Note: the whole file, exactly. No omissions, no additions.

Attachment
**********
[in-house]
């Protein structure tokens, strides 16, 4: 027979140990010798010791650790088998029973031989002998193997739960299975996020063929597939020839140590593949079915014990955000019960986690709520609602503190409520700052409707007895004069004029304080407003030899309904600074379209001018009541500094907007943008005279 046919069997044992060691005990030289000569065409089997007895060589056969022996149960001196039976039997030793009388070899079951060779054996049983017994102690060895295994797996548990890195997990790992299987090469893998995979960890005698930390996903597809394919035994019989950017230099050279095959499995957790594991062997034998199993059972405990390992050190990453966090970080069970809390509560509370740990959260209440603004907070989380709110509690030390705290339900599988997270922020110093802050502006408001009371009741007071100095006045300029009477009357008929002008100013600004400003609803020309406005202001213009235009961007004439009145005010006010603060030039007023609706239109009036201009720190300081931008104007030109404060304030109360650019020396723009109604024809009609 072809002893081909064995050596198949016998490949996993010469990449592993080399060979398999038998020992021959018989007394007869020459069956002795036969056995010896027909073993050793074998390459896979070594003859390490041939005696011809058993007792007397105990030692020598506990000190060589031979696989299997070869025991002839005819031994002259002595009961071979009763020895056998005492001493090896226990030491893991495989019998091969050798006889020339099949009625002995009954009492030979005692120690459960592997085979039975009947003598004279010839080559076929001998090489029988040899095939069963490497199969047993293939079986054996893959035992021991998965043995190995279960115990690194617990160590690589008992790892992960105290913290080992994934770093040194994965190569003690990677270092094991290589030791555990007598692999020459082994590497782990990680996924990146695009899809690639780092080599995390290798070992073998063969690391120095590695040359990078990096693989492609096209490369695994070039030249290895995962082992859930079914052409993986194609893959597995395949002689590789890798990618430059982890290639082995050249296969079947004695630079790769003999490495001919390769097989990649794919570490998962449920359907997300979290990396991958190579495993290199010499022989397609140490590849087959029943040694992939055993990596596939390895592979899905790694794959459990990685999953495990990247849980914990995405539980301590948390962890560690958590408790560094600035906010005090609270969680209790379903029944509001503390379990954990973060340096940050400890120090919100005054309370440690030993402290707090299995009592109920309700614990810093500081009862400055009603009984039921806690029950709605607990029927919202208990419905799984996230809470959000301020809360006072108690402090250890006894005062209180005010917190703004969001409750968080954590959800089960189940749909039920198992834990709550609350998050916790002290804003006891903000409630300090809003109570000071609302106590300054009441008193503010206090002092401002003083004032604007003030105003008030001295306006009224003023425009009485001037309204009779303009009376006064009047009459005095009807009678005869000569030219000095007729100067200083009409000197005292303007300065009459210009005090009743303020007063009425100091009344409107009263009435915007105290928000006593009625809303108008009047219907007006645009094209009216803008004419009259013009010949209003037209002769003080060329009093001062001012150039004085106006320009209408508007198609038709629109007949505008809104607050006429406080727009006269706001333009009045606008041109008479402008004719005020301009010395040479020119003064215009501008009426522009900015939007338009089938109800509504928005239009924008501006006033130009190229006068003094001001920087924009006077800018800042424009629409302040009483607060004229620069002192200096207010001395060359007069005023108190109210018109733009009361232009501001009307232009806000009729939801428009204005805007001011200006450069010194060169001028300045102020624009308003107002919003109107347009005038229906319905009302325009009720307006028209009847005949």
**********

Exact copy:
[in-house]
């Protein structure tokens, strides 16, 4: 027979140990010798010791650790088998029973031989002998193997739960299975996020063929597939020839140590593949079915014990955000019960986690709520609602503190409520700052409707007895004069004029304080407003030899309904600074379209001018009541500094907007943008005279 046919069997044992060691005990030289000569065409089997007895060589056969022996149960001196039976039997030793009388070899079951060779054996049983017994102690060895295994797996548990890195997990790992299987090469893998995979960890005698930390996903597809394919035994019989950017230099050279095959499995957790594991062997034998199993059972405990390992050190990453966090970080069970809390509560509370740990959260209440603004907070989380709110509690030390705290339900599988997270922020110093802050502006408001009371009741007071100095006045300029009477009357008929002008100013600004400003609803020309406005202001213009235009961007004439009145005010006010603060030039007023609706239109009036201009720190300081931008104007030109404060304030109360650019020396723009109604024809009609 072809002893081909064995050596198949016998490949996993010469990449592993080399060979398999038998020992021959018989007394007869020459069956002795036969056995010896027909073993050793074998390459896979070594003859390490041939005696011809058993007792007397105990030692020598506990000190060589031979696989299997070869025991002839005819031994002259002595009961071979009763020895056998005492001493090896226990030491893991495989019998091969050798006889020339099949009625002995009954009492030979005692120690459960592997085979039975009947003598004279010839080559076929001998090489029988040899095939069963490497199969047993293939079986054996893959035992021991998965043995190995279960115990690194617990160590690589008992790892992960105290913290080992994934770093040194994965190569003690990677270092094991290589030791555990007598692999020459082994590497782990990680996924990146695009899809690639780092080599995390290798070992073998063969690391120095590695040359990078990096693989492609096209490369695994070039030249290895995962082992859930079914052409993986194609893959597995395949002689590789890798990618430059982890290639082995050249296969079947004695630079790769003999490495001919390769097989990649794919570490998962449920359907997300979290990396991958190579495993290199010499022989397609140490590849087959029943040694992939055993990596596939390895592979899905790694794959459990990685999953495990990247849980914990995405539980301590948390962890560690958590408790560094600035906010005090609270969680209790379903029944509001503390379990954990973060340096940050400890120090919100005054309370440690030993402290707090299995009592109920309700614990810093500081009862400055009603009984039921806690029950709605607990029927919202208990419905799984996230809470959000301020809360006072108690402090250890006894005062209180005010917190703004969001409750968080954590959800089960189940749909039920198992834990709550609350998050916790002290804003006891903000409630300090809003109570000071609302106590300054009441008193503010206090002092401002003083004032604007003030105003008030001295306006009224003023425009009485001037309204009779303009009376006064009047009459005095009807009678005869000569030219000095007729100067200083009409000197005292303007300065009459210009005090009743303020007063009425100091009344409107009263009435915007105290928000006593009625809303108008009047219907007006645009094209009216803008004419009259013009010949209003037209002769003080060329009093001062001012150039004085106006320009209408508007198609038709629109007949505008809104607050006429406080727009006269706001333009009045606008041109008479402008004719005020301009010395040479020119003064215009501008009426522009900015939007338009089938109800509504928005239009924008501006006033130009190229006068003094001001920087924009006077800018800042424009629409302040009483607060004229620069002192200096207010001395060359007069005023108190109210018109733009009361232009501001009307232009806000009729939801428009204005805007001011200006450069010194060169001028300045102020624009308003107002919003109107347009005038229906319905009302325009009720307006028209009847005949």